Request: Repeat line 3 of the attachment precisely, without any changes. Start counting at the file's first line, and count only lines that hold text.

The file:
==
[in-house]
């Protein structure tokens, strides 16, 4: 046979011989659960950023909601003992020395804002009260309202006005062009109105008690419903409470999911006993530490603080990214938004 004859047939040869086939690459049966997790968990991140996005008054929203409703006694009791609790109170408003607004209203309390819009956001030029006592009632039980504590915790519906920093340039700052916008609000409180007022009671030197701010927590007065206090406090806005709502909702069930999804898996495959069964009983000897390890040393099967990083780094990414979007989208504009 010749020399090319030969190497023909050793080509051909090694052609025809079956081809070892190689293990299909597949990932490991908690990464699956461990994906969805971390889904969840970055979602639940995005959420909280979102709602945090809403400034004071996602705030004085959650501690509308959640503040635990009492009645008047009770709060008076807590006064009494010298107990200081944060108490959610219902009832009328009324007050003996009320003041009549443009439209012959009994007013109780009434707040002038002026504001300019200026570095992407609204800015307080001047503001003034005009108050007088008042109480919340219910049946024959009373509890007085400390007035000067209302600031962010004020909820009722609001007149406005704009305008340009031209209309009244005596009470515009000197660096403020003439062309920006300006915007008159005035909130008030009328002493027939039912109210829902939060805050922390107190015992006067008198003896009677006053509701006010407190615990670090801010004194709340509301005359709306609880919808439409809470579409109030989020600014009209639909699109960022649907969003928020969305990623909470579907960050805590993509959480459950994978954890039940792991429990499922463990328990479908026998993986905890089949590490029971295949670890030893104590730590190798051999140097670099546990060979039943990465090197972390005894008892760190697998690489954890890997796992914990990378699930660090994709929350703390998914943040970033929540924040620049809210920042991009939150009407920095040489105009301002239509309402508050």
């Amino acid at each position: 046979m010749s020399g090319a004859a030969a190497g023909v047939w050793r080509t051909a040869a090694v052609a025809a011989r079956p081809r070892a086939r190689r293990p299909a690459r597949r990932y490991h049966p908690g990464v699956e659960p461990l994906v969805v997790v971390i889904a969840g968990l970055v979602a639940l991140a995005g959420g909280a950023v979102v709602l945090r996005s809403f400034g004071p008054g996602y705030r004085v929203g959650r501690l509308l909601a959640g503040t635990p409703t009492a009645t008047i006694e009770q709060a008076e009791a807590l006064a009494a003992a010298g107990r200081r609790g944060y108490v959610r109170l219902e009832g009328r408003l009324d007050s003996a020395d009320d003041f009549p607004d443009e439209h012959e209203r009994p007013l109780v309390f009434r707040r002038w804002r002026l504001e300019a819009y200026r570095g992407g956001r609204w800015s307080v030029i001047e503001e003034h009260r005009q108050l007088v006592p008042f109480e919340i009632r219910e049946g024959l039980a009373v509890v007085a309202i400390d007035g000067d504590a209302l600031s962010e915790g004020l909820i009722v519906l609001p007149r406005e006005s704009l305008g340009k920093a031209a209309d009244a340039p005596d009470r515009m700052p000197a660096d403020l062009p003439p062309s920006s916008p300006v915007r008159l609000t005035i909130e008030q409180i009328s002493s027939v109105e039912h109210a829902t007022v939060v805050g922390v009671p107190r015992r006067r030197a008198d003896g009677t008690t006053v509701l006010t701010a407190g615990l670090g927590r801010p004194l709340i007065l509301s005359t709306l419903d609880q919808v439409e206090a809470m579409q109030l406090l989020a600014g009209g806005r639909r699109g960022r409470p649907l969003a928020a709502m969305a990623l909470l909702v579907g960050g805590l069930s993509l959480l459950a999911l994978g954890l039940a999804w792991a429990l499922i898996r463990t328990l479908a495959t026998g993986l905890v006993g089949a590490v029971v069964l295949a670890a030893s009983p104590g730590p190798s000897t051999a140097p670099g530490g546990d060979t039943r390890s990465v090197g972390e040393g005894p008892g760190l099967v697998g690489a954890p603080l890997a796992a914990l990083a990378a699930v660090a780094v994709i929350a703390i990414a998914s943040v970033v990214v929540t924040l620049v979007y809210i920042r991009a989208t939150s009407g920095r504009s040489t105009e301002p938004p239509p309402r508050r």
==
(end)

């Amino acid at each position: 046979m010749s020399g090319a004859a030969a190497g023909v047939w050793r080509t051909a040869a090694v052609a025809a011989r079956p081809r070892a086939r190689r293990p299909a690459r597949r990932y490991h049966p908690g990464v699956e659960p461990l994906v969805v997790v971390i889904a969840g968990l970055v979602a639940l991140a995005g959420g909280a950023v979102v709602l945090r996005s809403f400034g004071p008054g996602y705030r004085v929203g959650r501690l509308l909601a959640g503040t635990p409703t009492a009645t008047i006694e009770q709060a008076e009791a807590l006064a009494a003992a010298g107990r200081r609790g944060y108490v959610r109170l219902e009832g009328r408003l009324d007050s003996a020395d009320d003041f009549p607004d443009e439209h012959e209203r009994p007013l109780v309390f009434r707040r002038w804002r002026l504001e300019a819009y200026r570095g992407g956001r609204w800015s307080v030029i001047e503001e003034h009260r005009q108050l007088v006592p008042f109480e919340i009632r219910e049946g024959l039980a009373v509890v007085a309202i400390d007035g000067d504590a209302l600031s962010e915790g004020l909820i009722v519906l609001p007149r406005e006005s704009l305008g340009k920093a031209a209309d009244a340039p005596d009470r515009m700052p000197a660096d403020l062009p003439p062309s920006s916008p300006v915007r008159l609000t005035i909130e008030q409180i009328s002493s027939v109105e039912h109210a829902t007022v939060v805050g922390v009671p107190r015992r006067r030197a008198d003896g009677t008690t006053v509701l006010t701010a407190g615990l670090g927590r801010p004194l709340i007065l509301s005359t709306l419903d609880q919808v439409e206090a809470m579409q109030l406090l989020a600014g009209g806005r639909r699109g960022r409470p649907l969003a928020a709502m969305a990623l909470l909702v579907g960050g805590l069930s993509l959480l459950a999911l994978g954890l039940a999804w792991a429990l499922i898996r463990t328990l479908a495959t026998g993986l905890v006993g089949a590490v029971v069964l295949a670890a030893s009983p104590g730590p190798s000897t051999a140097p670099g530490g546990d060979t039943r390890s990465v090197g972390e040393g005894p008892g760190l099967v697998g690489a954890p603080l890997a796992a914990l990083a990378a699930v660090a780094v994709i929350a703390i990414a998914s943040v970033v990214v929540t924040l620049v979007y809210i920042r991009a989208t939150s009407g920095r504009s040489t105009e301002p938004p239509p309402r508050r």